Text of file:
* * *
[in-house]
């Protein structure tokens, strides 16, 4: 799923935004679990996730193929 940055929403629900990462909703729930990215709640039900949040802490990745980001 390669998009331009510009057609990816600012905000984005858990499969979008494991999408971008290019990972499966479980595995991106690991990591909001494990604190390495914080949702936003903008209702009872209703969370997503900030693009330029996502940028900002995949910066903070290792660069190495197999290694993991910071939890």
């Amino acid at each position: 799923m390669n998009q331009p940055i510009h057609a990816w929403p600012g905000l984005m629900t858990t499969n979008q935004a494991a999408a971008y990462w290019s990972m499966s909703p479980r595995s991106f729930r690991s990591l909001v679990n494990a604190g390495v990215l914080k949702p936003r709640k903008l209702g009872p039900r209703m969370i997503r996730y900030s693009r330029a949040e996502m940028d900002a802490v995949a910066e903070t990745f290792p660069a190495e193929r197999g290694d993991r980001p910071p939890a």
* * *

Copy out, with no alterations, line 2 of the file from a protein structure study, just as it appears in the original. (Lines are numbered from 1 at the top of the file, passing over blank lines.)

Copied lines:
């Protein structure tokens, strides 16, 4: 799923935004679990996730193929 940055929403629900990462909703729930990215709640039900949040802490990745980001 390669998009331009510009057609990816600012905000984005858990499969979008494991999408971008290019990972499966479980595995991106690991990591909001494990604190390495914080949702936003903008209702009872209703969370997503900030693009330029996502940028900002995949910066903070290792660069190495197999290694993991910071939890």